Be Steadfast

Categories: Life Christian › Attitudes › Desire and Devotion Life Christian › Attitudes › Obedience and Discipleship Life Christian › Attitudes › Surrender and Self Denial

Introduction – Is this a case of steadfastness or stubborn rebellion (see v. 4)?

What does it mean to be steadfast? I think it involves faithfulness, perseverance and dogged commitment. It involves giving our all to God. William Booth, the founder of Salvation Army, was asked the secret to his amazing Christian life. And he simply said, "I told the Lord that he could have all that there is of William Booth." And I want that to be my testimony. Paul, despite the knowledge that he was going to face imprisonment, and he was certain of that, had set his face steadfastly to Jerusalem.

Of course, that begs the question of who is right on verse 4. You will notice in your outlines that the introduction asks: "Is this a case of steadfastness or stubborn rebellion?" There are a number of people who disagree with me, and who think that Paul was clearly disobeying the Lord by going to Jerusalem. They will point to verse 4, which says, "They told Paul through the Spirit not to go up to Jerusalem." They say that is a prophetic commandment to Paul. Yet, Paul in complete disregard to the Holy Spirit's wishes goes up anyway. So according to that viewpoint Paul wasn't being steadfast; he was in rebellion. He could have avoided prison if he had listened to God.

On the surface it may seem reasonable, but most authors point out that such a conclusion is almost impossible. And the reason it is problematic is that there are some Scriptures that have the Spirit clearly telling Paul to go to Jerusalem. If those Scriptures are understood, you will see that he could not have heeded their advice, even if he wanted to. His heart was steadfast on obeying God's will for His life. So there are about four different interpretations of verse 4. And, Lord willing, we will get to the whole controversy over prophecy next week and look at this in a little bit more detail. But let me begin by pointing out the Scriptures that indicate Paul needed to go to Jerusalem.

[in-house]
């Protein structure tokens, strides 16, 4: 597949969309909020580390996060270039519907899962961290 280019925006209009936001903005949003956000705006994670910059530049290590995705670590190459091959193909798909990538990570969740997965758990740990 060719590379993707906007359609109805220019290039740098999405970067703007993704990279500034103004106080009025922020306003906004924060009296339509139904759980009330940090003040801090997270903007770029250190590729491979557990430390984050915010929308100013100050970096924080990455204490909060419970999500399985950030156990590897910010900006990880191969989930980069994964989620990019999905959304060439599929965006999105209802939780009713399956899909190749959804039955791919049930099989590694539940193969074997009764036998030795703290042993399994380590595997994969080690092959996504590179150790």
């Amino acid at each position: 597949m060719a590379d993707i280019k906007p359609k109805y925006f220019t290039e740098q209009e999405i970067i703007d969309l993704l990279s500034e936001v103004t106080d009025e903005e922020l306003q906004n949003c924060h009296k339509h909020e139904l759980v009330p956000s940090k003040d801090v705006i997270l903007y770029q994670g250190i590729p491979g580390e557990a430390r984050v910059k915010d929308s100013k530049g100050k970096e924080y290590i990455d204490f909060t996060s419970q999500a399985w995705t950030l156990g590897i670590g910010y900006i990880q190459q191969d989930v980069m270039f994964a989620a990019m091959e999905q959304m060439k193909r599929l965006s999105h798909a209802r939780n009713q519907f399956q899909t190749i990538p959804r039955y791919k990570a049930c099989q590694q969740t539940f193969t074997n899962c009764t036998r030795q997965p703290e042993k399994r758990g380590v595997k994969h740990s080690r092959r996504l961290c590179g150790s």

Paul has clearly been led by God to go to Jerusalem

"Paul purposed in the Spirit…to go to Jerusalem" (19:21)

Turn to chapter 19. In verse 21 Luke says, "When these things were accomplished, Paul purposed in the Spirit when he had passed through Macedonia and Achaia, to go to Jerusalem." Paul purposed in the Spirit to go to Jerusalem. This was direct guidance from God's Spirit.

"bound in the Spirit to Jerusalem" (20:22)